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Nuclear power plants safe despite report of fault danger: Taipower

2011/09/16 19:58:06

Taipei, Sept. 16 (CNA) State-owned Taiwan Power Co. (Taipower) gave assurances Friday that Taiwan's first and second nuclear power plants in northern Taiwan were safe after local media reported that the area could be vulnerable to a major earthquake.

Taipower Vice President Hsu Hwai-chiung said that even an earthquake with seismic intensity of seven, the highest on Taiwan's seven-tier scale and never before experienced in Taiwan, the two nuclear power plants would still be intact.

"But the priority now is to reinforce the piping system to ensure that water could be sent to the reactors within one hour of a disaster triggered by an earthquake so that they could be shut down safely,"Hsu said.

He was responding to misgivings about the Sanchiao Fault located on the northwestern part of Taipei Basin after a recent survey found it to be at least 80 kilometers, and possibly even 120 kilometers, long, far longer than the previously estimated 40 kilometers.

According to National Taiwan University professor Chen Wen-shan, if a complete dislocation of the fault occurred, it could result in a magnitude 7.5 to 7.8 earthquake.

Taiwan has grown more sensitive to the potential impact of earthquakes on nuclear power facilities after a massive earthquake and tsunami triggered a nuclear meltdown at the Fukushima Daiichi plant in Japan in mid-March, resulting in the release of large amounts of radioactive substances.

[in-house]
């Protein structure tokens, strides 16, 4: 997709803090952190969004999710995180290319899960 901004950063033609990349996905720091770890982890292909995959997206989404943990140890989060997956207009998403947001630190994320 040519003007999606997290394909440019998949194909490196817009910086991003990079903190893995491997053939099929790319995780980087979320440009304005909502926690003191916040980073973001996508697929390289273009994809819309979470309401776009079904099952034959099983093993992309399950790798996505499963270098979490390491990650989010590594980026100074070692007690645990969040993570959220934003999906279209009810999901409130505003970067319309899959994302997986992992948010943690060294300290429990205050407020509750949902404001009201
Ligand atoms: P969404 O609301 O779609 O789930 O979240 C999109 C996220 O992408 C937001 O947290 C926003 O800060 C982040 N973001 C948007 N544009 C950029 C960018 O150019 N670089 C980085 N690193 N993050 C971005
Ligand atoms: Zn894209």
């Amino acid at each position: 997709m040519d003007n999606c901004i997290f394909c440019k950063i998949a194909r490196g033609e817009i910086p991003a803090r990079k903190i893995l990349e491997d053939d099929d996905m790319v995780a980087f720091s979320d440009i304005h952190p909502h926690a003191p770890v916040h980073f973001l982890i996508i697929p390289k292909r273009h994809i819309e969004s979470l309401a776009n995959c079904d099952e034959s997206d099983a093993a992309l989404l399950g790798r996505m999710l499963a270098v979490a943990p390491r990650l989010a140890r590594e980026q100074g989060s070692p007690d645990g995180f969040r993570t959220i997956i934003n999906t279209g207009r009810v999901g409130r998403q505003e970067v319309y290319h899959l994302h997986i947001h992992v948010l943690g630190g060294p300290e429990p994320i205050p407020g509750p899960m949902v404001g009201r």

Hsu said the piping lines at the first nuclear power plant, located in Shihmen in New Taipei seven kilometers away from the fault, were designed to withstand a "peak ground acceleration" of 0.5G.

If during an assessment on the piping system it is found that the piping cannot meet the standard, the pipes will be replaced or stronger supports will be used.

The second nuclear power plant, located at Wanli, New Taipei five kilometers away from the fault, has set a goal of withstanding a peak ground acceleration of between 0.5G and 0.6G.

The highest level of seismic intensity on Taiwan's seven-tier intensity scale (a 7), generally covers peak ground accelerations greater than 0.4G.

Magnitude is the measurement used to quantify the force of an earthquake at its epicenter, while the intensity refers to the amount of ground motion in a particular area during an temblor.

Hsu stressed that the assessment report on strengthening the piping system would be completed by the end of the year and any necessary work to strengthen the lines would begin early next year.

Though the piping may be vulnerable, Hsu said the containment buildings of the plants' nuclear reactors would have no problem withstanding peak ground acceleration of over 1G.

Even if hit by a massive earthquake like the one that occurred in Japan, the main bodies of the first and second nuclear power plants would have no problems, the Taipower executive said.

Taipower may be looking to fortify its nuclear plants, but one expert said that the chances of a complete dislocation of the Sanchiao fault was minimal.

Dr. Chu Hao-tsu, senior geologist of the Division of Active Tectonics of the Central Geological Survey, said the fault was mainly comprised of three segments.

Because they all have different geological characteristics and crust thickness and might not even be connected, Chu said a dislocation of the magnitude reported was highly unlikely.

(By Lin Shu-yuan and Lilian Wu)